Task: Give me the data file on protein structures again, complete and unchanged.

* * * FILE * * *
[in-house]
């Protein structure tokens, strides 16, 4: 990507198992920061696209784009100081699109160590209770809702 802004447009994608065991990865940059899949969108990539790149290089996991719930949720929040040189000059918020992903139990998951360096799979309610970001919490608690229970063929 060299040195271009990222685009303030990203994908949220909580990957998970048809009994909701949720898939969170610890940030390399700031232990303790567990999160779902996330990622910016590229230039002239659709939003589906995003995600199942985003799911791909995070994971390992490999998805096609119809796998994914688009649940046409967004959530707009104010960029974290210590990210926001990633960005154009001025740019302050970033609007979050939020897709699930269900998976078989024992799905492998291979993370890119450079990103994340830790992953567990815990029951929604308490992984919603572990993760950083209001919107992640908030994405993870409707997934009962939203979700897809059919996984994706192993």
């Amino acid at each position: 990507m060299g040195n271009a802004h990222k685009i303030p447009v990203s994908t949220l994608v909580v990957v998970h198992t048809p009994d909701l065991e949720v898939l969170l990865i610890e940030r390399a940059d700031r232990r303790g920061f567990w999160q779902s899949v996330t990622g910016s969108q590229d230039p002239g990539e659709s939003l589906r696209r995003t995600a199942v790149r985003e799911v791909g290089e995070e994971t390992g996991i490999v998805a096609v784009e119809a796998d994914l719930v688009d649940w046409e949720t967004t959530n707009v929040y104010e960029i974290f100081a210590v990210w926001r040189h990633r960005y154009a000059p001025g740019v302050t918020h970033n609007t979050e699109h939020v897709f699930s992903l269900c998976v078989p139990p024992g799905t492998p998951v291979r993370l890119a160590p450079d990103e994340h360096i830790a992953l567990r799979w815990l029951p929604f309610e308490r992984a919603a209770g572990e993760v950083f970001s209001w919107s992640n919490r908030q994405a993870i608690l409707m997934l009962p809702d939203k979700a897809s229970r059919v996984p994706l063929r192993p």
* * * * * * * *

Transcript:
[in-house]
């Protein structure tokens, strides 16, 4: 990507198992920061696209784009100081699109160590209770809702 802004447009994608065991990865940059899949969108990539790149290089996991719930949720929040040189000059918020992903139990998951360096799979309610970001919490608690229970063929 060299040195271009990222685009303030990203994908949220909580990957998970048809009994909701949720898939969170610890940030390399700031232990303790567990999160779902996330990622910016590229230039002239659709939003589906995003995600199942985003799911791909995070994971390992490999998805096609119809796998994914688009649940046409967004959530707009104010960029974290210590990210926001990633960005154009001025740019302050970033609007979050939020897709699930269900998976078989024992799905492998291979993370890119450079990103994340830790992953567990815990029951929604308490992984919603572990993760950083209001919107992640908030994405993870409707997934009962939203979700897809059919996984994706192993």
């Amino acid at each position: 990507m060299g040195n271009a802004h990222k685009i303030p447009v990203s994908t949220l994608v909580v990957v998970h198992t048809p009994d909701l065991e949720v898939l969170l990865i610890e940030r390399a940059d700031r232990r303790g920061f567990w999160q779902s899949v996330t990622g910016s969108q590229d230039p002239g990539e659709s939003l589906r696209r995003t995600a199942v790149r985003e799911v791909g290089e995070e994971t390992g996991i490999v998805a096609v784009e119809a796998d994914l719930v688009d649940w046409e949720t967004t959530n707009v929040y104010e960029i974290f100081a210590v990210w926001r040189h990633r960005y154009a000059p001025g740019v302050t918020h970033n609007t979050e699109h939020v897709f699930s992903l269900c998976v078989p139990p024992g799905t492998p998951v291979r993370l890119a160590p450079d990103e994340h360096i830790a992953l567990r799979w815990l029951p929604f309610e308490r992984a919603a209770g572990e993760v950083f970001s209001w919107s992640n919490r908030q994405a993870i608690l409707m997934l009962p809702d939203k979700a897809s229970r059919v996984p994706l063929r192993p």